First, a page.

Hundreds of thousands? Believer was famous?

“Works for me,” I nodded, and we shook hands.


I can’t tell you much about the operation itself, since of course I was knocked out on ether fer the duration. The big shock came after I come back to the world. The shoulder hurt like Hell, of course, but no worse than I’d felt before; that wasn’t the shock.

Chouteau said the operation had been a complete success and showed me the bone chip he’d fished out of the socket. It was larger than he’d expected and smaller than I’d pictured, a shell-thin, ragged oval an eighth of an inch wide by a quarter inch long. That went into the medicine pouch along with the deer bone.

His assistant sniffed in disapproval when I told Georges I’d be hanging onto the bone chip. She was a brown-haired lady whose age I couldn’t guess one way or the other if my life depended on it. His wife? His mother? His daughter? Extremely efficient. There was something cold about the woman; I didn’t like her much.

The hard part, the shock, came when the good surgeon mentioned the part about recovery time. I’d need to wait around in Fort Benton fer maybe up to a month before saddling up and heading out. If I didn’t, sure as God made little green apples, I’d wind up overusing the shoulder joint before it was healed and make things worse than ever.

Which was how I came to be at loose ends, making acquaintances around the town, and came to meet Hank Rogerson.

Handy, as he preferred to be called, was a gunsmith by trade. Not the one who owed Believer a favor, but another man entirely. We hit it off, one thing led to another, and when I showed him the twisted remains of my cougar-bashing rifle, my life changed forever. Again.

“Crazy Rifle,” he said, addressing me by the name he used whenever there seemed to be no other white men in earshot, “I don’t believe you realize what you got here.”

“A busted shooter?”

He looked at me in disgust. One thing Handy lacked was a sense of humor when it came to firearms.

“A Kennedy double,” he said, “with exactly the parts I happen to be lacking to put together a complete restoration. I’ve wanted one of these fer years.”

“Take it,” I told him. “It’s no use to me the way it is.”

That offended him. “Are you out of your mind? I couldn’t do that. But,” he said thoughtfully, “I do have a short gun I’d be willing to trade you for it. And I know a shootist who can teach you how to handle the thing right. He’s wintering in a cabin a few miles down the river, bored out of his skull, cabin fevered up like nobody’s business. Fair enough?”

Boy howdy. “Shake,” I said, extending my hand, and we did.


“A .36 Colt Paterson?!” Daniel’s eyebrows rose. “That fool Handy give you ten times the better deal. He always was a fool fer Kennedy doubles, though.”

“So,” I asked the cabin fevered shootist, “This is is a good pistol? I’ve never so much as handled any kind of short gun before. Don’t have a clue what I’m looking at, except this one does seem to be well made.”

“State of the art,” he nodded. “The folding trigger does take some getting used to, but you done good coming to me. Been bored outa my skull, and this danged winter ain’t showing no sign of letting up any time soon. Which hand’s your prime?”

“Left,” I told him, though I was purty sure he’d noticed already. Daniel Morgan was not the sort of fellow to miss much. Nor was he any taller than he was wide. Not an ounce of fat on him, simply the blockiest man I ever seen, then or since.

I’d not have wanted to fight him.

He had a lot to teach me, and before long my thinking had changed some. One month might not be long enough to learn the half of what I needed to learn from Daniel.

Part of that learning involved Believer. My pistol instructor knew a lot about the mountain man. Which was good, since Believer never talked much about his past except fer the tale of how he beat Bear Breath at the bone game to save his own life and acquired Laughing Brook in the process.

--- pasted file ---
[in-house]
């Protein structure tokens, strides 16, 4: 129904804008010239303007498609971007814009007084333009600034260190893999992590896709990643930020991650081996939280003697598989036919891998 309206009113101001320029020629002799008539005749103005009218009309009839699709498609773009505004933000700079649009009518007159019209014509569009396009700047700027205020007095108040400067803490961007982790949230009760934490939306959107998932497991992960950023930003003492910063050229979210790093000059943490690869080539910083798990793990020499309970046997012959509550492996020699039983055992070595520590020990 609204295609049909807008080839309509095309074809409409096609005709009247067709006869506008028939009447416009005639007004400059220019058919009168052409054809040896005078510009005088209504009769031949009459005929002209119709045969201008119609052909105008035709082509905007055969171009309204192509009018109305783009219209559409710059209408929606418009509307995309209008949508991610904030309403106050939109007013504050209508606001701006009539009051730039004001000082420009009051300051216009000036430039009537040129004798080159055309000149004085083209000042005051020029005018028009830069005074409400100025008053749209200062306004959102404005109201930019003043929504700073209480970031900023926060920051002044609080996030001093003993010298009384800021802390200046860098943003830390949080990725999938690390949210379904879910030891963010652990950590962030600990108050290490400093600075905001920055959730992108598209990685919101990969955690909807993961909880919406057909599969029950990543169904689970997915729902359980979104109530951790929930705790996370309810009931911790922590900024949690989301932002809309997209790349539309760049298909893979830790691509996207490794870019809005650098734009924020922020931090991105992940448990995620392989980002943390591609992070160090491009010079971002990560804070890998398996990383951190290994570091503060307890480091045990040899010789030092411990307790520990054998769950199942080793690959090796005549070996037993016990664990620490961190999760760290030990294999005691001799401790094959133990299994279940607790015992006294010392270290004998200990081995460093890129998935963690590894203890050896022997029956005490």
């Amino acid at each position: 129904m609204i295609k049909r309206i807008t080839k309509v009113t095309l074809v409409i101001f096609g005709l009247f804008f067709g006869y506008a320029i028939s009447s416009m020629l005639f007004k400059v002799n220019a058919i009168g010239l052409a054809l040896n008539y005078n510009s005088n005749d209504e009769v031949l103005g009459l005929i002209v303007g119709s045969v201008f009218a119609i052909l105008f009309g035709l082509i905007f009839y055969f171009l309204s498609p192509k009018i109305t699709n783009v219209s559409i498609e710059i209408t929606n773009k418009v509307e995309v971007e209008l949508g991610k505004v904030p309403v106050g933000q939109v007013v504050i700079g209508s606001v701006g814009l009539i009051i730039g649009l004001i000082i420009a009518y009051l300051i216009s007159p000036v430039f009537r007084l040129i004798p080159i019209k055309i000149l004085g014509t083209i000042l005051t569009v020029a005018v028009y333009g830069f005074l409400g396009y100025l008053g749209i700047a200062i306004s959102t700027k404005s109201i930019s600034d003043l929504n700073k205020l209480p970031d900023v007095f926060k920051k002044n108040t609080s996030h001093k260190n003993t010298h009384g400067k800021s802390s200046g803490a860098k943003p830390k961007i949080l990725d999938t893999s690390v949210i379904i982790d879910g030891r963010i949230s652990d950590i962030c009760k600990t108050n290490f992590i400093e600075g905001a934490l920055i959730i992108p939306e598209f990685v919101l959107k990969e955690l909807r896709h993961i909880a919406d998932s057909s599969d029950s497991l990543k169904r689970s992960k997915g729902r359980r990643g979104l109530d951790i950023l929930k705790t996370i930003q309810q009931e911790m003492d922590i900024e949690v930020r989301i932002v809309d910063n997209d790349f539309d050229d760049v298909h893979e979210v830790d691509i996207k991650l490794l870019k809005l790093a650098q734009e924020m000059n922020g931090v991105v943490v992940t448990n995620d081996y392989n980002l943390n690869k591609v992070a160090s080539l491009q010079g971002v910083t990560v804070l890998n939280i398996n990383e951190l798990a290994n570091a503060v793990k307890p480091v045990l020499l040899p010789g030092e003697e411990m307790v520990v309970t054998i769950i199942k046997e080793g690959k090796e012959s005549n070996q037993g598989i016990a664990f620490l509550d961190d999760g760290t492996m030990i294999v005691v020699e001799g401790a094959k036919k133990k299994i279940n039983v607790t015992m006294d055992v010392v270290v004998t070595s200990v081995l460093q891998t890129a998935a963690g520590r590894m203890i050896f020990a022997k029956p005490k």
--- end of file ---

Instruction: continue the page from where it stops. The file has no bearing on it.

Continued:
“I don’t know everything there is to know about him,” Daniel told me, “But I do know he was one of the Army privates that accompanied Lewis and Clark. They say he was even the man that killed a Blackfoot over some horses during that expedition, which had a little something to do with the Piegan not being fond of him when he first moved into their territory. Of course, he weren’t called Believer back then, and I never did git the name of the private. But I’ve no reason to doubt the story, either.”

Interesting. The Lewis and Clark Expedition had been more than forty years back. My mentor really was old.

Daniel had one more tidbit of information I found…entirely believable. “When he left the Army, there was some kind of disagreement. Seems the guvmint thought he owed ’em some time yet, and Believer disagreed. In the end, he pulled up stakes without the issue being resolved and headed back out west.”

“He was a deserter?” I thought of the three low types I’d frightened off by screaming in the night. Believer didn’t fit that mold at all.

“Not necessarily; I wouldn’t quite put it that way. He figured his hitch was up, and from what I know of the man, he probably had it figured right. But the Army is what it is. They disagreed. “So he did get listed as a deserter, and over the years they sent out…some say as many as a dozen or more sorties with orders to bring him back dead or alive. It should have been simple enough; the man wasn’t bothering to hide his tracks, and there were always at least two Army soldiers, sometimes a lot more, when they went up against him. Not one of those men was ever heard from again. They knew he’d killed ’em, but they couldn’t upgrade his status from deserter to murderer of guvmint property without some sort of evidence…and finally they jist give up trying. He’s the only man I ever heard of who licked the United States Army single-handed.”

I thought about the two rounders who’d come against us in the cabin that first night. The big mountain man had slithered out the door into the snow on his belly, hunting the hunters with nothing but his skinning knife. He’d butchered them two, literally, and fed their body parts to the coyotes, then disposed of their horses to the Blackfeet.

It was no wonder them Army boys had lost their war against this man. They’d been seriously outnumbered.